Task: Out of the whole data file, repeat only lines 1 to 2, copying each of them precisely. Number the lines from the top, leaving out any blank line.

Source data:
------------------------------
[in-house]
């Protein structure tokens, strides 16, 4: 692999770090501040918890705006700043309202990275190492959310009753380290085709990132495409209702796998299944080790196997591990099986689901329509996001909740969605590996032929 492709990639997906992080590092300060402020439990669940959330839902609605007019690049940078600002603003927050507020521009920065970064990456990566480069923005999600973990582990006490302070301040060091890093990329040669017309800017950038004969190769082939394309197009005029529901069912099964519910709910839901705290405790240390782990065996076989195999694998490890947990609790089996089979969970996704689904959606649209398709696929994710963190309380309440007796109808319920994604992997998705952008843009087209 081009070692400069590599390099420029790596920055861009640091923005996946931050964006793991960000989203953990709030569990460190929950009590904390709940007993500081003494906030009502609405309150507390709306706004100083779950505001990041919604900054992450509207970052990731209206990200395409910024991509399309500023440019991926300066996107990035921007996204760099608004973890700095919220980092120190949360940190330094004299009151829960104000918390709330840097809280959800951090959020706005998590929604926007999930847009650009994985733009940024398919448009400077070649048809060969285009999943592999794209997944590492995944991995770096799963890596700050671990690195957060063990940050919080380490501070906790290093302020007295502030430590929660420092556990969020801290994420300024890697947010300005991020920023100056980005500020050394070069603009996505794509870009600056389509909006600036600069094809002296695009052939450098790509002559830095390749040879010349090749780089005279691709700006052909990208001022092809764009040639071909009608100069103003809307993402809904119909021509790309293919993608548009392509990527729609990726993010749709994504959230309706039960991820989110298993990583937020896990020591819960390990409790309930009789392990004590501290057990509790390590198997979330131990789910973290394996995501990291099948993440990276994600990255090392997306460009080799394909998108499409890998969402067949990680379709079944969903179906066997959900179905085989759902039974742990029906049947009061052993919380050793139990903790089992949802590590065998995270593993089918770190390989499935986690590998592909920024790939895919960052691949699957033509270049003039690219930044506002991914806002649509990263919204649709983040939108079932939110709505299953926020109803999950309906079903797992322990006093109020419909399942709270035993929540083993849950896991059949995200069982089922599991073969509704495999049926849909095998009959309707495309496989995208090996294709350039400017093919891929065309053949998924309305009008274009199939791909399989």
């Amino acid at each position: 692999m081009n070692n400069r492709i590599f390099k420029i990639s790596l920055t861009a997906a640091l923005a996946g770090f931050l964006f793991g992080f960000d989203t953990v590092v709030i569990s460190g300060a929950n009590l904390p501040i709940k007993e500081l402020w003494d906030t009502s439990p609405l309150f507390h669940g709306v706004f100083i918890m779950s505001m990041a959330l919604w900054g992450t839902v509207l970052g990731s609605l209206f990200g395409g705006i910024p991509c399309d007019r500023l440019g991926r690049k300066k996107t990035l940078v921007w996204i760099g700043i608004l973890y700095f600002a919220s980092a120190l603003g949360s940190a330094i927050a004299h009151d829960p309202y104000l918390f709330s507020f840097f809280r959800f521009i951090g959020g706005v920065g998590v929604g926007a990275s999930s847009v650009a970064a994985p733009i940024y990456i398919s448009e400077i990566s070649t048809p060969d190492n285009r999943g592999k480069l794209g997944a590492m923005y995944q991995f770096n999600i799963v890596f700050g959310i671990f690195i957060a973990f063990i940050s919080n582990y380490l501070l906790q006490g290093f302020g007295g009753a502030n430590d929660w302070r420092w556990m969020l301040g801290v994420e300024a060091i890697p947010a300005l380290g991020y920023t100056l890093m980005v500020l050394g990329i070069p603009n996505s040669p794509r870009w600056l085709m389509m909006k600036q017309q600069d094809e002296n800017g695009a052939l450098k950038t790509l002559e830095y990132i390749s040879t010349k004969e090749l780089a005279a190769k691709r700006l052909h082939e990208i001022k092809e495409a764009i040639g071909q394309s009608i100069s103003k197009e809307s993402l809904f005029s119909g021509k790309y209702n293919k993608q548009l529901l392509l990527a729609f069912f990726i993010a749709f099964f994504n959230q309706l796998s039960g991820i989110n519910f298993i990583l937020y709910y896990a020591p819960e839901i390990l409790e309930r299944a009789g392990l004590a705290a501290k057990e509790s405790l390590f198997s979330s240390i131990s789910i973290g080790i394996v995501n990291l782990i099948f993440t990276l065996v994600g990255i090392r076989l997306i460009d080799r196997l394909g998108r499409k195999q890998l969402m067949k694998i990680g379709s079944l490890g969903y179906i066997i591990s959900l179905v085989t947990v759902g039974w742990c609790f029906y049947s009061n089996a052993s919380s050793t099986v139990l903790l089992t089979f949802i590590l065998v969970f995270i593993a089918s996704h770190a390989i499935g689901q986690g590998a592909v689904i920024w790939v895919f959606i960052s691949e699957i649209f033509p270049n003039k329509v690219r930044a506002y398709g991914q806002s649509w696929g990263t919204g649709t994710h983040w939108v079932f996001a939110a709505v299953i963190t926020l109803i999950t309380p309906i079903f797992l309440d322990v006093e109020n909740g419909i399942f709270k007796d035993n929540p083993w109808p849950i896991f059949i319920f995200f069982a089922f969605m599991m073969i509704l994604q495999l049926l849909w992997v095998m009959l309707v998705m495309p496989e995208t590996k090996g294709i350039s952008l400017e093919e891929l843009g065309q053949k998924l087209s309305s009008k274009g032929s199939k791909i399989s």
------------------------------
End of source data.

[in-house]
């Protein structure tokens, strides 16, 4: 692999770090501040918890705006700043309202990275190492959310009753380290085709990132495409209702796998299944080790196997591990099986689901329509996001909740969605590996032929 492709990639997906992080590092300060402020439990669940959330839902609605007019690049940078600002603003927050507020521009920065970064990456990566480069923005999600973990582990006490302070301040060091890093990329040669017309800017950038004969190769082939394309197009005029529901069912099964519910709910839901705290405790240390782990065996076989195999694998490890947990609790089996089979969970996704689904959606649209398709696929994710963190309380309440007796109808319920994604992997998705952008843009087209 081009070692400069590599390099420029790596920055861009640091923005996946931050964006793991960000989203953990709030569990460190929950009590904390709940007993500081003494906030009502609405309150507390709306706004100083779950505001990041919604900054992450509207970052990731209206990200395409910024991509399309500023440019991926300066996107990035921007996204760099608004973890700095919220980092120190949360940190330094004299009151829960104000918390709330840097809280959800951090959020706005998590929604926007999930847009650009994985733009940024398919448009400077070649048809060969285009999943592999794209997944590492995944991995770096799963890596700050671990690195957060063990940050919080380490501070906790290093302020007295502030430590929660420092556990969020801290994420300024890697947010300005991020920023100056980005500020050394070069603009996505794509870009600056389509909006600036600069094809002296695009052939450098790509002559830095390749040879010349090749780089005279691709700006052909990208001022092809764009040639071909009608100069103003809307993402809904119909021509790309293919993608548009392509990527729609990726993010749709994504959230309706039960991820989110298993990583937020896990020591819960390990409790309930009789392990004590501290057990509790390590198997979330131990789910973290394996995501990291099948993440990276994600990255090392997306460009080799394909998108499409890998969402067949990680379709079944969903179906066997959900179905085989759902039974742990029906049947009061052993919380050793139990903790089992949802590590065998995270593993089918770190390989499935986690590998592909920024790939895919960052691949699957033509270049003039690219930044506002991914806002649509990263919204649709983040939108079932939110709505299953926020109803999950309906079903797992322990006093109020419909399942709270035993929540083993849950896991059949995200069982089922599991073969509704495999049926849909095998009959309707495309496989995208090996294709350039400017093919891929065309053949998924309305009008274009199939791909399989």